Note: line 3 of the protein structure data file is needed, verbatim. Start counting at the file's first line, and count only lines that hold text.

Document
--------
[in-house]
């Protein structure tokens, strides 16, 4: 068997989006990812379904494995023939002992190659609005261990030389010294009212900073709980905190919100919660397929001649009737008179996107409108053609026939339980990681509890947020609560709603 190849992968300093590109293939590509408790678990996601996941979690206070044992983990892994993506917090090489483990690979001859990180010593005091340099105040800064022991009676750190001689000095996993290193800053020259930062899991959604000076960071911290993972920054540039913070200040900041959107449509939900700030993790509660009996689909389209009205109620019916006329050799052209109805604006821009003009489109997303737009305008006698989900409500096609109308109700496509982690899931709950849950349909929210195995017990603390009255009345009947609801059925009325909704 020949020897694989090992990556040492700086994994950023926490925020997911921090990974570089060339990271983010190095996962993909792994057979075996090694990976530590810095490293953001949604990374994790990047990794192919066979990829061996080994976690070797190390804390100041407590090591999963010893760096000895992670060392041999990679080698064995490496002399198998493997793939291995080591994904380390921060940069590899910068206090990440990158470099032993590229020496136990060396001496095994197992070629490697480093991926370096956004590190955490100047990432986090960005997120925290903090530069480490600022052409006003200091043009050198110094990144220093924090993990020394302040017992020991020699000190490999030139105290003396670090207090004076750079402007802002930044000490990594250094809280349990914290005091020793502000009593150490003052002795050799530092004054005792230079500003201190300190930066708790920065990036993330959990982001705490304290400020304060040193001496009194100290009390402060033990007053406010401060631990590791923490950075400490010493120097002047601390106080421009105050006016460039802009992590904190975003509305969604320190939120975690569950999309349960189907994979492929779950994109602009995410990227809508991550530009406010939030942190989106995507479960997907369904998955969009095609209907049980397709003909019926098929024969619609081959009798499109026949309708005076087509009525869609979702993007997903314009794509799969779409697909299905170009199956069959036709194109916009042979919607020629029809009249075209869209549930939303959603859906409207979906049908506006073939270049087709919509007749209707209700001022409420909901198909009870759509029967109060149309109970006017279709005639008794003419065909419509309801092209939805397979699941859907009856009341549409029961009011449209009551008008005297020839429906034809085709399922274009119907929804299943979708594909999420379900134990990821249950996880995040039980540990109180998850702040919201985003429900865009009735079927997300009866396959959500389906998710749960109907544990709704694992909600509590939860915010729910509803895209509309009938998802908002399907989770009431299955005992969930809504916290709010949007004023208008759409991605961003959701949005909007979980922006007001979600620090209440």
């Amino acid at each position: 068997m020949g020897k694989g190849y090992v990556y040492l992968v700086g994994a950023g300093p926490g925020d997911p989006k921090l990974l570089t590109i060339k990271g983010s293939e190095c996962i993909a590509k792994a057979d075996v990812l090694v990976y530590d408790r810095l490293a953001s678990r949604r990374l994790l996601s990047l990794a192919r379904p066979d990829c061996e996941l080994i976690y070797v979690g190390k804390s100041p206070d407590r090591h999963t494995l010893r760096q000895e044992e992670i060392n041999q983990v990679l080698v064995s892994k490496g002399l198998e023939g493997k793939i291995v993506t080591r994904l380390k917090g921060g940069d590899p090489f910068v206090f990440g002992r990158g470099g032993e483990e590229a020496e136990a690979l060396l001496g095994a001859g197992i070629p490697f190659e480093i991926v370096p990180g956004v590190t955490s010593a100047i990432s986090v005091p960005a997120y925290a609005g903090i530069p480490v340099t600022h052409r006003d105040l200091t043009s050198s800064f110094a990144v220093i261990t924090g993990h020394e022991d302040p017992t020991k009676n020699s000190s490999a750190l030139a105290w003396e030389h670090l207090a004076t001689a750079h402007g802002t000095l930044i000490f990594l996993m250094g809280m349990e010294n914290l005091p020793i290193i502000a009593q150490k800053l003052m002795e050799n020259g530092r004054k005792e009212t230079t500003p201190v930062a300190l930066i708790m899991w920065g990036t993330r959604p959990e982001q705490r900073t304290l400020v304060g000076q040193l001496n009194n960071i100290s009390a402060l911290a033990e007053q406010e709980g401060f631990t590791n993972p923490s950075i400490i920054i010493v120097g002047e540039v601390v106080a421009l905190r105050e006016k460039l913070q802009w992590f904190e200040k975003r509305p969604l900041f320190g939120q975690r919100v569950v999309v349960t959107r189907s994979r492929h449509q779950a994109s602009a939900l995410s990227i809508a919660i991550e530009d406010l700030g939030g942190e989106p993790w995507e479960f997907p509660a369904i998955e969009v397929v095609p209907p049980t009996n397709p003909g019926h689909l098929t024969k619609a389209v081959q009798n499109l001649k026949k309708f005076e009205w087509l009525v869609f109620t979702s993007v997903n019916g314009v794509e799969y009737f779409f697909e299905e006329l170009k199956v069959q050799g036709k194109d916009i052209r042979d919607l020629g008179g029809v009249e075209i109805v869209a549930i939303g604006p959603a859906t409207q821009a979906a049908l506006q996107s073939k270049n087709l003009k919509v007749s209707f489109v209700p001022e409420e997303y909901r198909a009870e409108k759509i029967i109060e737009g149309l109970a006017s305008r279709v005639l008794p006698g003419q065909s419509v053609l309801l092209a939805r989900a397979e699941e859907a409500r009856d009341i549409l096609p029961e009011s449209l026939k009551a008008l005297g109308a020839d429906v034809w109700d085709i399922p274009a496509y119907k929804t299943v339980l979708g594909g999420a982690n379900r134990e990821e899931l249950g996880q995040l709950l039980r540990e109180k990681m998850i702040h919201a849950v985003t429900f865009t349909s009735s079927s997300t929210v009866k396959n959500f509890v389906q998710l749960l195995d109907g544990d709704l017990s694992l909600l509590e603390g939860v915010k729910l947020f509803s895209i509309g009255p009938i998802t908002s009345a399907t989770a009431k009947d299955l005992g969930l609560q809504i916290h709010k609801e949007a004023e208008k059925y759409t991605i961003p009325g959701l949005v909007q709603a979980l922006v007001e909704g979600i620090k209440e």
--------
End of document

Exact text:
């Amino acid at each position: 068997m020949g020897k694989g190849y090992v990556y040492l992968v700086g994994a950023g300093p926490g925020d997911p989006k921090l990974l570089t590109i060339k990271g983010s293939e190095c996962i993909a590509k792994a057979d075996v990812l090694v990976y530590d408790r810095l490293a953001s678990r949604r990374l994790l996601s990047l990794a192919r379904p066979d990829c061996e996941l080994i976690y070797v979690g190390k804390s100041p206070d407590r090591h999963t494995l010893r760096q000895e044992e992670i060392n041999q983990v990679l080698v064995s892994k490496g002399l198998e023939g493997k793939i291995v993506t080591r994904l380390k917090g921060g940069d590899p090489f910068v206090f990440g002992r990158g470099g032993e483990e590229a020496e136990a690979l060396l001496g095994a001859g197992i070629p490697f190659e480093i991926v370096p990180g956004v590190t955490s010593a100047i990432s986090v005091p960005a997120y925290a609005g903090i530069p480490v340099t600022h052409r006003d105040l200091t043009s050198s800064f110094a990144v220093i261990t924090g993990h020394e022991d302040p017992t020991k009676n020699s000190s490999a750190l030139a105290w003396e030389h670090l207090a004076t001689a750079h402007g802002t000095l930044i000490f990594l996993m250094g809280m349990e010294n914290l005091p020793i290193i502000a009593q150490k800053l003052m002795e050799n020259g530092r004054k005792e009212t230079t500003p201190v930062a300190l930066i708790m899991w920065g990036t993330r959604p959990e982001q705490r900073t304290l400020v304060g000076q040193l001496n009194n960071i100290s009390a402060l911290a033990e007053q406010e709980g401060f631990t590791n993972p923490s950075i400490i920054i010493v120097g002047e540039v601390v106080a421009l905190r105050e006016k460039l913070q802009w992590f904190e200040k975003r509305p969604l900041f320190g939120q975690r919100v569950v999309v349960t959107r189907s994979r492929h449509q779950a994109s602009a939900l995410s990227i809508a919660i991550e530009d406010l700030g939030g942190e989106p993790w995507e479960f997907p509660a369904i998955e969009v397929v095609p209907p049980t009996n397709p003909g019926h689909l098929t024969k619609a389209v081959q009798n499109l001649k026949k309708f005076e009205w087509l009525v869609f109620t979702s993007v997903n019916g314009v794509e799969y009737f779409f697909e299905e006329l170009k199956v069959q050799g036709k194109d916009i052209r042979d919607l020629g008179g029809v009249e075209i109805v869209a549930i939303g604006p959603a859906t409207q821009a979906a049908l506006q996107s073939k270049n087709l003009k919509v007749s209707f489109v209700p001022e409420e997303y909901r198909a009870e409108k759509i029967i109060e737009g149309l109970a006017s305008r279709v005639l008794p006698g003419q065909s419509v053609l309801l092209a939805r989900a397979e699941e859907a409500r009856d009341i549409l096609p029961e009011s449209l026939k009551a008008l005297g109308a020839d429906v034809w109700d085709i399922p274009a496509y119907k929804t299943v339980l979708g594909g999420a982690n379900r134990e990821e899931l249950g996880q995040l709950l039980r540990e109180k990681m998850i702040h919201a849950v985003t429900f865009t349909s009735s079927s997300t929210v009866k396959n959500f509890v389906q998710l749960l195995d109907g544990d709704l017990s694992l909600l509590e603390g939860v915010k729910l947020f509803s895209i509309g009255p009938i998802t908002s009345a399907t989770a009431k009947d299955l005992g969930l609560q809504i916290h709010k609801e949007a004023e208008k059925y759409t991605i961003p009325g959701l949005v909007q709603a979980l922006v007001e909704g979600i620090k209440e």